The written word is a powerful tool, allowing us to express thoughts and opinions, and to record our own testimony of events. Importantly, it has been possible through letters, diaries and memoirs for the written experience of survivors of the Holocaust to be preserved as evidence for the future. Some survivors have chosen to publish their own stories, while others have shared their experiences with researchers. The local studies library at Surrey History Centre holds the published testimonies of some of these Holocaust survivors, a few of whom came to live in Surrey.

After a reunion to mark the 50th anniversary of the Kindertransport, Bertha Leverton and Shmuel Lowensohn decided to collect and publish their own stories and those of their fellow survivors who came to Britain. In I came alone. The Stories of the Kindertransports (1990), one survivor, Joseph Eisinger recalls, aged 14, being sent to “an agricultural school in Haslemere, Surrey. There I was put to work peeling large quantities of potatoes and excavating a swimming pool with pick and shovel.” Vera Reichman tells of arriving at a hostel for evacuees in Rowledge, Surrey, in January 1943: “So began two and a half of the happiest years I spent in England. The hostel was run by a dedicated staff of young people – all under thirty – headed by a Rabbi and his wife, members of the Jewish orthodox youth movement Bnei Akiva”.

Paul Cohn’s parents arranged for him to join the Kindertransport in 1939 and relatives in England were able to find him farm work through the Dorking Refugee Committee. On arrival in England, Cohn recalls being “put on the train to Dorking. I was met by a lady from the Refugee Committee who drove me to my destination, the farm in Newdigate. Here was my first chance to practise my English; after six years’ study at school I was pleased to find that I could keep up a conversation without too much difficulty”. Self-confessed ‘town child’ Cohn seemed to have enjoyed his two and a half years at Mr Panning’s poultry farm and picked up essential farming skills, including learning to milk cows which “more than anything gave me the feeling of being a real countryman”.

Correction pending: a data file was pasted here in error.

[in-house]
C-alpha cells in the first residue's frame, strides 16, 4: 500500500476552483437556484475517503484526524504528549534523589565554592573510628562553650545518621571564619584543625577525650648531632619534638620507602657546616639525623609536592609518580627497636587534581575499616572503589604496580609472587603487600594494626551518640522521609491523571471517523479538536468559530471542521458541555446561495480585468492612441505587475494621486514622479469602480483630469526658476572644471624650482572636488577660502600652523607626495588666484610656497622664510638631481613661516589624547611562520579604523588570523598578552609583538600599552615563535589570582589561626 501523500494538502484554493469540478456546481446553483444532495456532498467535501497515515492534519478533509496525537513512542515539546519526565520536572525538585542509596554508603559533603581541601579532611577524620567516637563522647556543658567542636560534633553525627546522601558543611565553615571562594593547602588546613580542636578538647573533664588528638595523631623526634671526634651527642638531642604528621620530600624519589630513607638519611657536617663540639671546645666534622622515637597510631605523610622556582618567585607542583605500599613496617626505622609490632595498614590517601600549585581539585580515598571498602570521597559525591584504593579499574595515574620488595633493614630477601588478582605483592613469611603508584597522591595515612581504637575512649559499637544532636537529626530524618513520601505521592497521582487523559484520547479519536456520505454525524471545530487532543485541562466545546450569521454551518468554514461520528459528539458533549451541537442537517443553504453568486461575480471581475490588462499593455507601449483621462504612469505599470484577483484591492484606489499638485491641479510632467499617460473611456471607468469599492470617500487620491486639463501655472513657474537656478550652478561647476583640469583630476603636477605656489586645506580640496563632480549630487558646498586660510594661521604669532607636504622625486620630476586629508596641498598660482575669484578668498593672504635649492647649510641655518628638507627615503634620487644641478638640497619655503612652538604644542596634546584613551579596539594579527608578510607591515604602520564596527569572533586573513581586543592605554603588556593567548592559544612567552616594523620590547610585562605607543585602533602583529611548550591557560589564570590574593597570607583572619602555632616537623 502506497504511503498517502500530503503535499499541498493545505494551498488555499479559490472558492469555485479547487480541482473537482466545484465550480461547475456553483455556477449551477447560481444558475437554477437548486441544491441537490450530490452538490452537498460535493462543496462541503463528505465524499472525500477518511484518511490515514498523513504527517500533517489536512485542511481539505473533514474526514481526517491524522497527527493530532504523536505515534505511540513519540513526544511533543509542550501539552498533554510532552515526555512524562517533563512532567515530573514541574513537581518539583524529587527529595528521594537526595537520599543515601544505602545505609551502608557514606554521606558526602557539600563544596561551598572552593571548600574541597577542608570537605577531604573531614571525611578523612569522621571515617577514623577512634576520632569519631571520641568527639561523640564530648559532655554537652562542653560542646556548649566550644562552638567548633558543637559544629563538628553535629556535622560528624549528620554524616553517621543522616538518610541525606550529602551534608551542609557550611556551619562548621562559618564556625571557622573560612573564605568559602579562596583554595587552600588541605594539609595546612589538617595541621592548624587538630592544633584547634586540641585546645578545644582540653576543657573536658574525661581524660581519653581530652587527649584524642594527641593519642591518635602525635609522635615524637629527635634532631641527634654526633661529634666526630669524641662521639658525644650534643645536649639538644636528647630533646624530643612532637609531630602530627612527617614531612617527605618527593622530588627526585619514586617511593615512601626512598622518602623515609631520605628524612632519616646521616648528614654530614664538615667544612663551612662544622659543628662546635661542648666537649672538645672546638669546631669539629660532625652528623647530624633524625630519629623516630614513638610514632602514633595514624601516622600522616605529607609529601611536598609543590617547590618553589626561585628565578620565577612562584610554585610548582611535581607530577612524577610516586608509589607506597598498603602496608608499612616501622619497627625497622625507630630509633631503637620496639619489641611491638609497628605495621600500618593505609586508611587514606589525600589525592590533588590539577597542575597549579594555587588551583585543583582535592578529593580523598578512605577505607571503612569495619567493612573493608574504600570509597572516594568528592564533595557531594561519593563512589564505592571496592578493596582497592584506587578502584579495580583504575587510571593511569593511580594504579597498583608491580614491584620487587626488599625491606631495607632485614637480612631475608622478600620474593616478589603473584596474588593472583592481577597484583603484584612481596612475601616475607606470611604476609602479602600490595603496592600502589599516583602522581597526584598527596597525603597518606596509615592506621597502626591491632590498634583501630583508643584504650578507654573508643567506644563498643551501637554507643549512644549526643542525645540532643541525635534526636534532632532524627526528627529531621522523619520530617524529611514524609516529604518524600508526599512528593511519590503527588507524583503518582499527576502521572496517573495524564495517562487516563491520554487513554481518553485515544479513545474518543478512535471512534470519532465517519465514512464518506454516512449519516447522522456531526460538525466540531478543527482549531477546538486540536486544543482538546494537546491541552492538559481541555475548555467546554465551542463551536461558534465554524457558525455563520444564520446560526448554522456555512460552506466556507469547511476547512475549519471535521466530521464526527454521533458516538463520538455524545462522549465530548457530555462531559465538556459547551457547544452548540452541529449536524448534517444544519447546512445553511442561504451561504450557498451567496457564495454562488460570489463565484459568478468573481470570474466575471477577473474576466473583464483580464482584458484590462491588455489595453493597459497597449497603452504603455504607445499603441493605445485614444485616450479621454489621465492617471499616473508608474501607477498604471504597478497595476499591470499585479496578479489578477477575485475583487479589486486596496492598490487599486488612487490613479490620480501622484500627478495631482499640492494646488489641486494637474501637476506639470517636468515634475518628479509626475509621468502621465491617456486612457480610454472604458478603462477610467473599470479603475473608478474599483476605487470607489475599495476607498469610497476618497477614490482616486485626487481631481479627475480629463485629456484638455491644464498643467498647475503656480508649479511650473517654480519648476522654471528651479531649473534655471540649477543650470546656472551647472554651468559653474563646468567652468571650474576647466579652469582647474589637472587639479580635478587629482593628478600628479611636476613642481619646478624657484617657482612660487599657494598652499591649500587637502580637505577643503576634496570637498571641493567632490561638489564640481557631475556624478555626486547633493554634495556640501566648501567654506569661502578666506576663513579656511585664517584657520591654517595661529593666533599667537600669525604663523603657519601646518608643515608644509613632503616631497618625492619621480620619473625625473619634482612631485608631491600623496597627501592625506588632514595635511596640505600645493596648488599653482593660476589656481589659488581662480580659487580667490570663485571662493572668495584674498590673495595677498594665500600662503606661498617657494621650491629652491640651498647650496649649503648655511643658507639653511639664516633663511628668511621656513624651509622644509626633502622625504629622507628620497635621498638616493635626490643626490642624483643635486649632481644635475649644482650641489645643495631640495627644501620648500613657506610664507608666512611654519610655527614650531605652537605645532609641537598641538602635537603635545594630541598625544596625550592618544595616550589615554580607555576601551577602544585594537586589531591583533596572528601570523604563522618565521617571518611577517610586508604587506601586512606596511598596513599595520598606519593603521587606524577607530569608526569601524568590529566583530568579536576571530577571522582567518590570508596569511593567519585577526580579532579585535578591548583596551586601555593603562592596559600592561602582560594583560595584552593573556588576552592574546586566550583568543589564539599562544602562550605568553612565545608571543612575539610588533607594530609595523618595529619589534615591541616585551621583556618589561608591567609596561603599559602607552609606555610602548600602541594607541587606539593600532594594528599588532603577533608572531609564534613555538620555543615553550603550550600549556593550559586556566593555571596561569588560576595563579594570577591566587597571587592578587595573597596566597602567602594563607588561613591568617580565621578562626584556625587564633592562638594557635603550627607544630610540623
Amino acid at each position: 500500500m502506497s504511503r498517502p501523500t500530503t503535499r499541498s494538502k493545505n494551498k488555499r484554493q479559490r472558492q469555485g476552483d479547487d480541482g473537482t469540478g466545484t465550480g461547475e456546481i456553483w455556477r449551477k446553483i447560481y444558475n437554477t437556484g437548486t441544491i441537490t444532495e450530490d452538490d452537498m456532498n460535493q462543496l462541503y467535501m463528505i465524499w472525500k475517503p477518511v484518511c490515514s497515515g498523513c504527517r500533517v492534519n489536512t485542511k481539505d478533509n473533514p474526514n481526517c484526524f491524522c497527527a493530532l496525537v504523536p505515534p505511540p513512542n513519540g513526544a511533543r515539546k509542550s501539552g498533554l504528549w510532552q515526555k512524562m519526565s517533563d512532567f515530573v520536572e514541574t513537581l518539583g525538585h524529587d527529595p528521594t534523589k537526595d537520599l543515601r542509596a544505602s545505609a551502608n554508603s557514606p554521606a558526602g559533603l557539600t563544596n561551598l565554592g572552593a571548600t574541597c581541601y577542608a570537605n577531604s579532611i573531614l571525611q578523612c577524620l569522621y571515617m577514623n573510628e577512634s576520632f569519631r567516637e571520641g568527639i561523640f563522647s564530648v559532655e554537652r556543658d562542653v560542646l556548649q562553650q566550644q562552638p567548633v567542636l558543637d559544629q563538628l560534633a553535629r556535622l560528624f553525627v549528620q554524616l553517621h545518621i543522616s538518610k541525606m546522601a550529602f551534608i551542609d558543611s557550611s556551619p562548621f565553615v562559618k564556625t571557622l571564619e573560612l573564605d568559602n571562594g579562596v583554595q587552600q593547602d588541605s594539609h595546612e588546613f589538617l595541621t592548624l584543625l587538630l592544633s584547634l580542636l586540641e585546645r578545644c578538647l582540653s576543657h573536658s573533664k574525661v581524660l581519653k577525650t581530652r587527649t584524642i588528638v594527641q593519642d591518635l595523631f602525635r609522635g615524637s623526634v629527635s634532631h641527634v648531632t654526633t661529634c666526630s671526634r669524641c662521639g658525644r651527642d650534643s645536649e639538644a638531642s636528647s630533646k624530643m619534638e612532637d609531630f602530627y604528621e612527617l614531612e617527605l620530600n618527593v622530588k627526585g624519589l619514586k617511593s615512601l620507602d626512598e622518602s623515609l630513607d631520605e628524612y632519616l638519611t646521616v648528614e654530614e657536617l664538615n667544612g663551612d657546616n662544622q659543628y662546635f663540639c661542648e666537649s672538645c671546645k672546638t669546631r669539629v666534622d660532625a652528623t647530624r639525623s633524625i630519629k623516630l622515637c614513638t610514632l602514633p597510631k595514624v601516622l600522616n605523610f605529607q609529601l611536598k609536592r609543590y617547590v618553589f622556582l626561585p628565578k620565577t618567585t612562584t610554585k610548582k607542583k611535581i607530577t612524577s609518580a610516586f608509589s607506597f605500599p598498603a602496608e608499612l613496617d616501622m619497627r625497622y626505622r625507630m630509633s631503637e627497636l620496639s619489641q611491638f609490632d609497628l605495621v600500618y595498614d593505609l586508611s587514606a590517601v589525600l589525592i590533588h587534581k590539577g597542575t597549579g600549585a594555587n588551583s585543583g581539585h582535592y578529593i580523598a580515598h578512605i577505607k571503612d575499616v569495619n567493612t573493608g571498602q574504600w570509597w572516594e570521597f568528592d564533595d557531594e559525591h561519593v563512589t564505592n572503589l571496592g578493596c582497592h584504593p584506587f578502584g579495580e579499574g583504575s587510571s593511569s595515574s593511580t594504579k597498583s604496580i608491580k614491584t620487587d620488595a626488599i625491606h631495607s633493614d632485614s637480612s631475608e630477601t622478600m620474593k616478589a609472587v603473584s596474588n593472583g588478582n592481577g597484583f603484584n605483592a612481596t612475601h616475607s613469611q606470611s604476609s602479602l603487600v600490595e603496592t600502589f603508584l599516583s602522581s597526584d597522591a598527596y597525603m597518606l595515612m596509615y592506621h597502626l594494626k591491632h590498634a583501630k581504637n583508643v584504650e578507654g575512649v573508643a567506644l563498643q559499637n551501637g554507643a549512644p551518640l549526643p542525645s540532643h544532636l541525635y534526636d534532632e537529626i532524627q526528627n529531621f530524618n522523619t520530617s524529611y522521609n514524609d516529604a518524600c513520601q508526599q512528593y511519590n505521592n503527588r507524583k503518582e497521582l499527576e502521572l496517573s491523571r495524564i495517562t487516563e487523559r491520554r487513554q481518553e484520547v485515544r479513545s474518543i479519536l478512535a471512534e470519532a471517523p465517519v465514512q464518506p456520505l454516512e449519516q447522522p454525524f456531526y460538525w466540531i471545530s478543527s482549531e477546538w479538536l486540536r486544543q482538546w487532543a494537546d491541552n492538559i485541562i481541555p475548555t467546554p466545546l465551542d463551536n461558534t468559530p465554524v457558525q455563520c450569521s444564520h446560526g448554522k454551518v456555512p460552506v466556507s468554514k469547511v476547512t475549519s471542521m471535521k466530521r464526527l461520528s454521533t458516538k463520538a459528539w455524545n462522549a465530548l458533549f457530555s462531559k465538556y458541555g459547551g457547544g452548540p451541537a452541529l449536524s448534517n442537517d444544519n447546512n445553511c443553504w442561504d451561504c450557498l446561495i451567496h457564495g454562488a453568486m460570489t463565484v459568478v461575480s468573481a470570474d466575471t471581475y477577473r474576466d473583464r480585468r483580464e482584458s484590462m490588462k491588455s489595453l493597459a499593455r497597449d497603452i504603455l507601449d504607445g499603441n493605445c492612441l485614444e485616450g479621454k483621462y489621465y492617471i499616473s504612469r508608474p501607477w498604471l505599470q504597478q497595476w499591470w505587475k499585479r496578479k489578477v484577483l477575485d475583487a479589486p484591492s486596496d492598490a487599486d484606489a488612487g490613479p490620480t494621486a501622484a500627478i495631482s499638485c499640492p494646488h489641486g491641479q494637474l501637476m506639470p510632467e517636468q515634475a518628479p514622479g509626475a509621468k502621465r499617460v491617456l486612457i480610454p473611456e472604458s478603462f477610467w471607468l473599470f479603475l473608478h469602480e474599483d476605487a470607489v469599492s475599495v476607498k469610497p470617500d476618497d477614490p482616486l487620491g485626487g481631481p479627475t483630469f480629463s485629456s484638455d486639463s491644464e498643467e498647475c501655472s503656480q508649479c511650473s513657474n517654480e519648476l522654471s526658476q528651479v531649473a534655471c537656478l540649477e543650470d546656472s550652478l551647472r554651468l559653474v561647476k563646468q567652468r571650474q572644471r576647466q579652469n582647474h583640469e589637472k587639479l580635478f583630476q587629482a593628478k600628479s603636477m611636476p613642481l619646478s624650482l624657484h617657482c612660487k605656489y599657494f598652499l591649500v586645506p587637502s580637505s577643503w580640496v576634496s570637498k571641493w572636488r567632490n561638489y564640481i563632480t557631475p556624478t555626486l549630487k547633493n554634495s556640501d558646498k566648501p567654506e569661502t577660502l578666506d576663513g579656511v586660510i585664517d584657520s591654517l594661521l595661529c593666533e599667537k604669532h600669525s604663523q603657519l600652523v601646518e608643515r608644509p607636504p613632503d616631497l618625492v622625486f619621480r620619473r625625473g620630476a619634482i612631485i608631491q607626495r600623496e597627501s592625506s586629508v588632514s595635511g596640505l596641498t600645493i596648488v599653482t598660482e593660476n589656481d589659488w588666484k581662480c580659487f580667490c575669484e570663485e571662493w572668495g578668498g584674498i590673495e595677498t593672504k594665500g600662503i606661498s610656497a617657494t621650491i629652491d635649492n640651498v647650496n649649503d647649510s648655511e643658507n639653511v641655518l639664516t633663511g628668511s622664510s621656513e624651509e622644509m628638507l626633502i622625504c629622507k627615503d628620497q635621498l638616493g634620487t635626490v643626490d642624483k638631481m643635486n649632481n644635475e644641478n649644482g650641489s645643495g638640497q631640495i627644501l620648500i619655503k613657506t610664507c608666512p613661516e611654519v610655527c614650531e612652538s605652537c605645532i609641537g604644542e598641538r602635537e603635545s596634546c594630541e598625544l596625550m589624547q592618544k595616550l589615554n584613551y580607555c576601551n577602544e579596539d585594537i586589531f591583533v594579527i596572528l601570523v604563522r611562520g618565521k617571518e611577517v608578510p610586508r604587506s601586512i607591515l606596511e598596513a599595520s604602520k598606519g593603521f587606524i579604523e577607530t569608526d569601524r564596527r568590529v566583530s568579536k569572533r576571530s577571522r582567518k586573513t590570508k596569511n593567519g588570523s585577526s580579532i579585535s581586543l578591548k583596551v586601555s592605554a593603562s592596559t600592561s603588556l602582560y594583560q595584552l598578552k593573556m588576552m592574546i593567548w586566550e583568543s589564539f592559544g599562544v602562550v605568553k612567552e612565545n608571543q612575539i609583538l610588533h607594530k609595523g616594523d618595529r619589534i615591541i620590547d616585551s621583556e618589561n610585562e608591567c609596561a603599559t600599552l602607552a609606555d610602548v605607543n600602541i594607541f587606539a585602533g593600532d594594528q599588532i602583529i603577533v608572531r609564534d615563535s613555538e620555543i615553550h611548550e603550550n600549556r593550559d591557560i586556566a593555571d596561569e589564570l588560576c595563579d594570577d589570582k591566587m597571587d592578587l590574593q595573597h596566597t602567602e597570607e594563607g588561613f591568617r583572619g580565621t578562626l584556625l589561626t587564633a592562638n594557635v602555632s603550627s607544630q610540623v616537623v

Michele M Gold is the daughter of a Kindertransport survivor and her passion lies in educating people about the experiences of Jewish children who escaped Nazi persecution. Her book, Memories that won’t go away (2014), documents the individual stories of Kindertransportees, including Kate Lesser who was sent to Stoatley Rough School in Haslemere, Sabine Landau (née Strang) who helped look after children at Rowledge Hostel, and Bronia Snow who came to England in June 1939.

Born Bronislava Ringlerova, Bronia grew up in Prague with her younger brother where her parents ran a small film distribution business. In 1939, Bronia was sent to live with relatives of her mother in London. She later learned that her parents and younger brother had been killed on their arrival at Auschwitz. A member of Kingston Liberal Synagogue, Bronia speaks of her experiences to schoolchildren at Holocaust Memorial Day workshops organised by Kingston Synagogues. In January 2015, a foyer exhibition here to commemorate Holocaust Memorial Day was created from Bronia’s personal photographs and recollections. A DVD of Bronia’s talk and digital images of the exhibition panels are held at Surrey History Centre (SHC ref 9317/1/2 and 9317/3/6).